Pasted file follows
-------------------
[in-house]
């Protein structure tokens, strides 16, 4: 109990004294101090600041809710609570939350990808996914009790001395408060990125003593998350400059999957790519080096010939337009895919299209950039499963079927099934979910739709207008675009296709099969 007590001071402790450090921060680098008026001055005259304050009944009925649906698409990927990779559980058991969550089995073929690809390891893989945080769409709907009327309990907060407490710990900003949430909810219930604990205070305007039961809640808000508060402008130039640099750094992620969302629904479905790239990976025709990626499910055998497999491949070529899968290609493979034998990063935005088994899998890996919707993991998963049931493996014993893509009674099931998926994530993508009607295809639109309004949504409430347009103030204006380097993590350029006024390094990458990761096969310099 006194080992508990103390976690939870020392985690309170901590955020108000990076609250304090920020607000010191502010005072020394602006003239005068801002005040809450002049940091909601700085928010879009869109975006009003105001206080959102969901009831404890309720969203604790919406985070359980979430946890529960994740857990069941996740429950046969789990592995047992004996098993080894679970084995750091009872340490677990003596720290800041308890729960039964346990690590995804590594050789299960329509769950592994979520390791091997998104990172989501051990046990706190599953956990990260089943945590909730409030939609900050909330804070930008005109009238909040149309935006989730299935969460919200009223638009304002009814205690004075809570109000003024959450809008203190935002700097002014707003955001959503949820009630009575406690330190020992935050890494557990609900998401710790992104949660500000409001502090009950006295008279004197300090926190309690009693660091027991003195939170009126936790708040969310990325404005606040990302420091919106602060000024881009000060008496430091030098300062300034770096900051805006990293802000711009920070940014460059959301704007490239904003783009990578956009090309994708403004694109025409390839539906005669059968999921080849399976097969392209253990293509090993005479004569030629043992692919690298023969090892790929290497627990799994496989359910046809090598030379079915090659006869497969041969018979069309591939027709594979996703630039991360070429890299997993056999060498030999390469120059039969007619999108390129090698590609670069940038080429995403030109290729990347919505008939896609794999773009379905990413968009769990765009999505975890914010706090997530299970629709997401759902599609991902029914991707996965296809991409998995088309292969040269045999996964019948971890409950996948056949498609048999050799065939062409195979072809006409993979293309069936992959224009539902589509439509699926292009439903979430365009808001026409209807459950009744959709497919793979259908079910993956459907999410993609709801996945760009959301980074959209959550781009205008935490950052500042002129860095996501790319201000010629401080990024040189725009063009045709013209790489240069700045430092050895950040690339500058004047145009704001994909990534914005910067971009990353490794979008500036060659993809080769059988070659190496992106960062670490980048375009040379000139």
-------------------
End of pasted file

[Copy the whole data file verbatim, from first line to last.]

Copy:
[in-house]
């Protein structure tokens, strides 16, 4: 109990004294101090600041809710609570939350990808996914009790001395408060990125003593998350400059999957790519080096010939337009895919299209950039499963079927099934979910739709207008675009296709099969 007590001071402790450090921060680098008026001055005259304050009944009925649906698409990927990779559980058991969550089995073929690809390891893989945080769409709907009327309990907060407490710990900003949430909810219930604990205070305007039961809640808000508060402008130039640099750094992620969302629904479905790239990976025709990626499910055998497999491949070529899968290609493979034998990063935005088994899998890996919707993991998963049931493996014993893509009674099931998926994530993508009607295809639109309004949504409430347009103030204006380097993590350029006024390094990458990761096969310099 006194080992508990103390976690939870020392985690309170901590955020108000990076609250304090920020607000010191502010005072020394602006003239005068801002005040809450002049940091909601700085928010879009869109975006009003105001206080959102969901009831404890309720969203604790919406985070359980979430946890529960994740857990069941996740429950046969789990592995047992004996098993080894679970084995750091009872340490677990003596720290800041308890729960039964346990690590995804590594050789299960329509769950592994979520390791091997998104990172989501051990046990706190599953956990990260089943945590909730409030939609900050909330804070930008005109009238909040149309935006989730299935969460919200009223638009304002009814205690004075809570109000003024959450809008203190935002700097002014707003955001959503949820009630009575406690330190020992935050890494557990609900998401710790992104949660500000409001502090009950006295008279004197300090926190309690009693660091027991003195939170009126936790708040969310990325404005606040990302420091919106602060000024881009000060008496430091030098300062300034770096900051805006990293802000711009920070940014460059959301704007490239904003783009990578956009090309994708403004694109025409390839539906005669059968999921080849399976097969392209253990293509090993005479004569030629043992692919690298023969090892790929290497627990799994496989359910046809090598030379079915090659006869497969041969018979069309591939027709594979996703630039991360070429890299997993056999060498030999390469120059039969007619999108390129090698590609670069940038080429995403030109290729990347919505008939896609794999773009379905990413968009769990765009999505975890914010706090997530299970629709997401759902599609991902029914991707996965296809991409998995088309292969040269045999996964019948971890409950996948056949498609048999050799065939062409195979072809006409993979293309069936992959224009539902589509439509699926292009439903979430365009808001026409209807459950009744959709497919793979259908079910993956459907999410993609709801996945760009959301980074959209959550781009205008935490950052500042002129860095996501790319201000010629401080990024040189725009063009045709013209790489240069700045430092050895950040690339500058004047145009704001994909990534914005910067971009990353490794979008500036060659993809080769059988070659190496992106960062670490980048375009040379000139």